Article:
A parliamentary panel has called for ‘stern disciplinary action’ against the ambassadors to Iran and the United Arab Emirates (UAE) for breaching lawmakers’ privileges and an immediate end to the miseries of overseas Pakistanis.
The parliamentary committee resolved to summon other senior officials deputed abroad to ensure better legal facilities for overseas Pakistanis facing legal action. “The Foreign Office and its missions abroad are not on the same page when it comes to pursuing cases of Pakistanis,” observed members of the Senate standing committee on rules of procedure and privileges. “Pakistani citizens are living like slaves.”
Senators Mir Lashkari Raisani and Dr Ismail Buledi moved privilege motions against the ambassadors for refusing to entertain them and in their opinion for their failure to resolve the issues of Pakistanis in their respective countries. Former ambassador to Iran, Muhammad Bux Abbasi refused to meet a delegation of senators visiting Tehran for import of electricity in the second week of June. Ambassador to the UAE, Jamil Ahmad Khan and the consul general refused to meet JUI-F Senator Dr Ismail Buledi who was on an official visit to the Gulf. The parliamentary committee had summoned Minister for Foreign Affairs Hina Rabbani Khar, foreign secretary, ambassadors and the consul general of Dubai, to explain their stance, but none of them appeared before the committee on Thursday. Foreign office officials submitted a one-page reply stating, “Ministry of Foreign Affairs regrets the inconvenience caused to members of Senate.”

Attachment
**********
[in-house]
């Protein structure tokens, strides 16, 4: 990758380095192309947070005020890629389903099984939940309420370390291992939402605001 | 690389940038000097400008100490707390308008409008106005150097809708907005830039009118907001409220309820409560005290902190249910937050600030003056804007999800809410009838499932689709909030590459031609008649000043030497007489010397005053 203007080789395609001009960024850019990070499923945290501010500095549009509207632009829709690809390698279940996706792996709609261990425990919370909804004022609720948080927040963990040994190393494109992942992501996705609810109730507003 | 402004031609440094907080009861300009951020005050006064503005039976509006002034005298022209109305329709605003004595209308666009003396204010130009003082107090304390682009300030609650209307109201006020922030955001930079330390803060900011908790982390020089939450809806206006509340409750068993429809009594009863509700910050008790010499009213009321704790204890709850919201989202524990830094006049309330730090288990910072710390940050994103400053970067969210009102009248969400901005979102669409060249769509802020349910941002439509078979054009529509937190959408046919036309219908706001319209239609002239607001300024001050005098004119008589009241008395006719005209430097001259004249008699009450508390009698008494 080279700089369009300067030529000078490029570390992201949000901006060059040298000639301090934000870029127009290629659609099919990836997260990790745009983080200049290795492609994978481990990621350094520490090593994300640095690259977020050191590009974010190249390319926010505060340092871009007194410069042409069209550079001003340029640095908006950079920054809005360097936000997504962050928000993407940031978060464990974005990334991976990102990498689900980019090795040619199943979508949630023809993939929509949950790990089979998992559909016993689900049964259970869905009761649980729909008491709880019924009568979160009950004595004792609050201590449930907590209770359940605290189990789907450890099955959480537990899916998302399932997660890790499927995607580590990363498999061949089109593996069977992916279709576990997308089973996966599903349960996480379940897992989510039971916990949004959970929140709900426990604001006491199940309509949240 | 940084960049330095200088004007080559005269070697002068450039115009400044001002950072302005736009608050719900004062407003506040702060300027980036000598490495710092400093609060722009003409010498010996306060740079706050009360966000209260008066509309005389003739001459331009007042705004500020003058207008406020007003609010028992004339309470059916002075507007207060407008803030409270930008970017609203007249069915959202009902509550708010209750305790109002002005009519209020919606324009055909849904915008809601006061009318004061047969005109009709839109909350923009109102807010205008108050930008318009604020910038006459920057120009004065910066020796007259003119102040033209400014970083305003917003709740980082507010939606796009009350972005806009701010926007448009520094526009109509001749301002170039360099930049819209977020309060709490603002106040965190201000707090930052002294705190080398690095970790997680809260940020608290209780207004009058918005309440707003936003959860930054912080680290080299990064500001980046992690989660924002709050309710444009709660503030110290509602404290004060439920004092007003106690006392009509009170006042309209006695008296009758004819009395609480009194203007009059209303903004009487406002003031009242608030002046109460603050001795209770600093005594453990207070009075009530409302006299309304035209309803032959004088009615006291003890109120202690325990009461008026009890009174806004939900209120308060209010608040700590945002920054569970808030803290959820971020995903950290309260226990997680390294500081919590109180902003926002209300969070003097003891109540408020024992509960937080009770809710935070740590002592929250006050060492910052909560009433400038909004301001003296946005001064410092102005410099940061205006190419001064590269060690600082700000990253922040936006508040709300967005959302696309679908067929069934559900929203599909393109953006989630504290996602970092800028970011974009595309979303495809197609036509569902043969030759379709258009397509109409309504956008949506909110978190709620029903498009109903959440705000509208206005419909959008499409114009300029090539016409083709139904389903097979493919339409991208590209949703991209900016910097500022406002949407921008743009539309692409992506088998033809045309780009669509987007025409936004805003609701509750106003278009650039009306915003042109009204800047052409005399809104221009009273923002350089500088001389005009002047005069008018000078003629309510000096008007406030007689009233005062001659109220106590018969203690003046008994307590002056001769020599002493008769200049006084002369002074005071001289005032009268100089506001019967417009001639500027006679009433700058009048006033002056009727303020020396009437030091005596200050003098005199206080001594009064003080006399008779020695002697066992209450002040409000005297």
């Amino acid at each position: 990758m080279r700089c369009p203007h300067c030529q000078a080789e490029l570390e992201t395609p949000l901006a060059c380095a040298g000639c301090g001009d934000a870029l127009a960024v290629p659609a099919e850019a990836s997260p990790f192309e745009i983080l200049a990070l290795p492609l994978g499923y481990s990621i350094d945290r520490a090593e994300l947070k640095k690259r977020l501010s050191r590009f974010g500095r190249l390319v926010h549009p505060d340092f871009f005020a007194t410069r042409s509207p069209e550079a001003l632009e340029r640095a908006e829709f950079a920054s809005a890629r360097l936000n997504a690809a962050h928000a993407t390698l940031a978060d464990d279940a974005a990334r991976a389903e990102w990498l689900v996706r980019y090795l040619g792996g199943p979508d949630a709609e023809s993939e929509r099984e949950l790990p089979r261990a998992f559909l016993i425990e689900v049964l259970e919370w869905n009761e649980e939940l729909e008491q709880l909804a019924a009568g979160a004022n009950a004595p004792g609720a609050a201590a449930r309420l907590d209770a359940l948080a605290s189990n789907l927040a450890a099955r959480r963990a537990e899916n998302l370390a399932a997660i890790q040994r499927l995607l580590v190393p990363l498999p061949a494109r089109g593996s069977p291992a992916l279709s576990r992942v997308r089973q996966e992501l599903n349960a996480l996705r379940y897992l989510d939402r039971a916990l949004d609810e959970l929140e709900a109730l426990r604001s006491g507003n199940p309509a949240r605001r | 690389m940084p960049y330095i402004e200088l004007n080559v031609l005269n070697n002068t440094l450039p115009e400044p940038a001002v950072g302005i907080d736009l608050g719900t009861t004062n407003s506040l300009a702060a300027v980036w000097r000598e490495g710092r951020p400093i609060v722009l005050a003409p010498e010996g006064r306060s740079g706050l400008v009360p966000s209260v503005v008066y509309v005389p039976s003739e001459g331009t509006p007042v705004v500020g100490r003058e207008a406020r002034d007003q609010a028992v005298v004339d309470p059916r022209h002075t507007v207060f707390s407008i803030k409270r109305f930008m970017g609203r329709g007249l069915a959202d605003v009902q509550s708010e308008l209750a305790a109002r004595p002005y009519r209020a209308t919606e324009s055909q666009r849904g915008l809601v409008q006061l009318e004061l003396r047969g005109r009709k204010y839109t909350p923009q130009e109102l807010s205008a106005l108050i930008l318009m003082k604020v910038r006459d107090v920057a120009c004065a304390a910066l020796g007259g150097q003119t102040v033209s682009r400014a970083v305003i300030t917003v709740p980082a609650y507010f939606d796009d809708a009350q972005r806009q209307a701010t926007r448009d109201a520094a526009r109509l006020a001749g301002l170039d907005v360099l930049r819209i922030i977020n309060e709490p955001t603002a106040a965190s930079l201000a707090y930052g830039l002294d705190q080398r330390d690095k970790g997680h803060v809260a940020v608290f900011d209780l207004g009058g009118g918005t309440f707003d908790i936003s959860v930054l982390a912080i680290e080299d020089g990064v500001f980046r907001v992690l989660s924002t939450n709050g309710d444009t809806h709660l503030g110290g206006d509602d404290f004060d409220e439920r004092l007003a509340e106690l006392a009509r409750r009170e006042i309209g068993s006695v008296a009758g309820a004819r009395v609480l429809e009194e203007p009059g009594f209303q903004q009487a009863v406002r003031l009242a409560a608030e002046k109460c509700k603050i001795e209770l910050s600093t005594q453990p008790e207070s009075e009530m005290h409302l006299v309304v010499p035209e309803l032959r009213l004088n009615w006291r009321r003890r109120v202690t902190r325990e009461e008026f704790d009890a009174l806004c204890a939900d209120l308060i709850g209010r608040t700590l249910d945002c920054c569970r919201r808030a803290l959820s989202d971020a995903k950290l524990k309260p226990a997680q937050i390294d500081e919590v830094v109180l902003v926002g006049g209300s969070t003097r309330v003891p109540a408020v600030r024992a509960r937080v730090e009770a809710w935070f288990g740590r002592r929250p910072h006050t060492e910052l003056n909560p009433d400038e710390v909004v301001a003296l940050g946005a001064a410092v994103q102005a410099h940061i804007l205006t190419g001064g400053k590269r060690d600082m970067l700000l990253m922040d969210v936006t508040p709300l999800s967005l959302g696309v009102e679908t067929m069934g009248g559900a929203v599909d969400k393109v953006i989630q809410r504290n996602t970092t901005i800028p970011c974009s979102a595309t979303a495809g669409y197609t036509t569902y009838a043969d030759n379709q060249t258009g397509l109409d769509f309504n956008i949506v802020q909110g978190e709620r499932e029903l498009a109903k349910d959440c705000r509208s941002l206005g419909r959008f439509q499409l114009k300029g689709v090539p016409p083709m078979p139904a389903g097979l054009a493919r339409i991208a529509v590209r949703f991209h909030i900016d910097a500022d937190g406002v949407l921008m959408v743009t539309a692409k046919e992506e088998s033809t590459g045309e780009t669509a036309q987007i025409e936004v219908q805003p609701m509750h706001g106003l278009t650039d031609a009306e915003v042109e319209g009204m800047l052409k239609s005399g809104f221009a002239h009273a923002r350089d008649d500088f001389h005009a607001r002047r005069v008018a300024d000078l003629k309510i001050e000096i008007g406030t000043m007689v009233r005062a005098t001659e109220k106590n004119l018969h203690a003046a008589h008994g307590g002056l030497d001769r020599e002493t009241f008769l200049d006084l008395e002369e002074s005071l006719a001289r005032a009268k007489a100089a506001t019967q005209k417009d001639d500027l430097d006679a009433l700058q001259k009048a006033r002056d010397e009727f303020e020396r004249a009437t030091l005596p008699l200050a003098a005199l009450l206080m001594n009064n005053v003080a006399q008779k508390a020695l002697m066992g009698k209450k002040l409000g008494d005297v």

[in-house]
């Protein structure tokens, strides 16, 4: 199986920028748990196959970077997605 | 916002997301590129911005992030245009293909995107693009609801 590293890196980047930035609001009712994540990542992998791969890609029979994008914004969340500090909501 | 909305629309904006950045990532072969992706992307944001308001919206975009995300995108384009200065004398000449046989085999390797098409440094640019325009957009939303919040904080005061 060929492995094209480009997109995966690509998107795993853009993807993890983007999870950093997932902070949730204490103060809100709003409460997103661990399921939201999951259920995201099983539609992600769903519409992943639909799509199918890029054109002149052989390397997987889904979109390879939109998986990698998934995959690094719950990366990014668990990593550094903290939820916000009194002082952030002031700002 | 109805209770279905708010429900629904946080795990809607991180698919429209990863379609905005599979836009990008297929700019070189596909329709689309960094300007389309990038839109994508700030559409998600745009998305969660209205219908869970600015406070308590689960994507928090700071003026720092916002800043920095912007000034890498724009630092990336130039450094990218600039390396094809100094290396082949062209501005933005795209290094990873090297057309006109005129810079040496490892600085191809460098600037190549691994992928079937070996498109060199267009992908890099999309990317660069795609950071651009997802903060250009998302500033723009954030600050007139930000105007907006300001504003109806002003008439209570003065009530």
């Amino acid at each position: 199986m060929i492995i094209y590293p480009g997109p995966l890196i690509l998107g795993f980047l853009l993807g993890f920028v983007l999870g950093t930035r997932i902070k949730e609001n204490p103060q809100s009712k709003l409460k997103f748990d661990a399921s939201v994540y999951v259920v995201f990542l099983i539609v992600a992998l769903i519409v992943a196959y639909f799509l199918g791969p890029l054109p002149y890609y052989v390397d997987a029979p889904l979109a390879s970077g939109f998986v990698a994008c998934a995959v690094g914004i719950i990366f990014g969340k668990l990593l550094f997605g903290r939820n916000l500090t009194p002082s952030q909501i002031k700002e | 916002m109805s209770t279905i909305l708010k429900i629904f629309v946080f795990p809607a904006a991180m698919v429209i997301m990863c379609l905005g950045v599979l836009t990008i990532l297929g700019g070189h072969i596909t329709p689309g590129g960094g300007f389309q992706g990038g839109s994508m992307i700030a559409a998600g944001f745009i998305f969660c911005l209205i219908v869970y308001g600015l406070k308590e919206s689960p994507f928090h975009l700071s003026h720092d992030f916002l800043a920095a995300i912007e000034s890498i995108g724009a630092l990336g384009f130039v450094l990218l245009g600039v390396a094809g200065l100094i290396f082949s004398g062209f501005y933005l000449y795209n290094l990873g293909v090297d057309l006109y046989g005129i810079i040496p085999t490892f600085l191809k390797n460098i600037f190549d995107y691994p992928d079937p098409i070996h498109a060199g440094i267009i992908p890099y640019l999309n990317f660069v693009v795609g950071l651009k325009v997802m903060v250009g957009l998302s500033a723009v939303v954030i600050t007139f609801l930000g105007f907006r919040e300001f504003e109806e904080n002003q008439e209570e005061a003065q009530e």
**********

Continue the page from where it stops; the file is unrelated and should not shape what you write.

Committee chairman Col (retd) Tahir Hussain Mashhadi remarked: “They will have to appear before this committee at any cost.” Senator Sajid Mir said, “Foreign office and military officials think of themselves as holy cows, considering that they do not care for notices issued by the parliamentary committee.” Senator Wasim Sajjad, however, was of the view that the committee should make allowances for the officials’ engagements.
Published in The Express Tribune, August 5th, 2011.
Comments are moderated and generally will be posted if they are on-topic and not abusive.
For more information, please see our Comments FAQ